People perceive silence in the same way as they hear sounds. This is evidenced by the results of a study published in the Proceedings of the National Academy of Sciences, writes The New York Times.

While the testing doesn’t provide insight into how our brains might process silence, the results suggest that people perceive silence as its own type of “sound,” rather than just a gap between sounds.

Chaz Firestone, a cognitive scientist at Johns Hopkins University and one of the authors of the study, said that if silence “not really a sound, and yet it turns out that we can hear it, then evidently, hearing is about more than just sounds.”

So he, along with Rui Zhe Goh, a graduate student in cognitive science and philosophy at Johns Hopkins University, and philosopher Ian Phillips, wondered: Does the mind treat silence the same way it treats sounds?

A series of sound illusions was used for the study. The first test compared one long sound with two short ones. The two shorter sounds together made up the same amount of time as the longer sound. But when people listened to them, they perceived one sound as lasting longer.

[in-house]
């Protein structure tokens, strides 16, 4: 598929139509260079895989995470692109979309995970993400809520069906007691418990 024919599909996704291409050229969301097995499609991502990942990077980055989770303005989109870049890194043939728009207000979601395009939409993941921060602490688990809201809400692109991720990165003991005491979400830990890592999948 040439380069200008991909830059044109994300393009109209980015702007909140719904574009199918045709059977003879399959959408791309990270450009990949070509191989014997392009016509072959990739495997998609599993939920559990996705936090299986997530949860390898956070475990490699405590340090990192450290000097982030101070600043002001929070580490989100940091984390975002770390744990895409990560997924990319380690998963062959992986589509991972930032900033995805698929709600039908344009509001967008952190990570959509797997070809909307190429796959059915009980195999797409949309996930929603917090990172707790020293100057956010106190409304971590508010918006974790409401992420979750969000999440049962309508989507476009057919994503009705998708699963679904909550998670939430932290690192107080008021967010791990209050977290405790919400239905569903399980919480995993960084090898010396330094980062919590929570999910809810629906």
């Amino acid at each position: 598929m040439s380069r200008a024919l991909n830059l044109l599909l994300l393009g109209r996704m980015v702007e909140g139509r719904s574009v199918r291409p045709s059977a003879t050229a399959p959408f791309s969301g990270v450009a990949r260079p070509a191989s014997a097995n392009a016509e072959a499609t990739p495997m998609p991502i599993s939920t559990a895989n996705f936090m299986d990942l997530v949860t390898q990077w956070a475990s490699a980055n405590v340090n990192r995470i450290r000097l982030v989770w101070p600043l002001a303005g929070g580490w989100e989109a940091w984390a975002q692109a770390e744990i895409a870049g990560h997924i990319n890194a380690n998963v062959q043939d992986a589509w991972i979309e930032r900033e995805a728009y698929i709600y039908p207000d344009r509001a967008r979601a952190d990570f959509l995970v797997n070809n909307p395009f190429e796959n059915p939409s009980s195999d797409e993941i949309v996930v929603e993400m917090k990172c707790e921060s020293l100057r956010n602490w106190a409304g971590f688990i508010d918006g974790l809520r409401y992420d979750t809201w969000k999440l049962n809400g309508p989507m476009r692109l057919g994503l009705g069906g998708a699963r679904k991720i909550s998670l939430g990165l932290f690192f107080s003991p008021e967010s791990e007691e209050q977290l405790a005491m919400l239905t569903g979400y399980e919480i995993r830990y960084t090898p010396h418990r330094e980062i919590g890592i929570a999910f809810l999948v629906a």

To apply this illusion to silence, Rui Zhe Goh and his colleagues inverted the test. The researchers used the sounds of restaurants, markets, trains or playgrounds, and inserted fragments of silence so that the participants could compare them.

The researchers hypothesized that if people perceive silence as their own type of sound, then silence must be subject to the same illusion as sounds. One long silence should be perceived as longer than the sum of two shorter silences. But if people perceive silence as the absence of sound, the illusion may not exist.

In other tests, silence was “placed” in different contexts to create more sound illusions. In each case, listeners perceived the illusion of a longer period of silence in the same way that they would perceive the illusion of a longer sound.

By the way, previously the British startup Sonantic achieved significant progress in creation of artificial voices that are difficult to distinguish from human speech. The company has developed an AI capable of vocalizing such complex emotions as love, anger, fear, coquetry, shyness.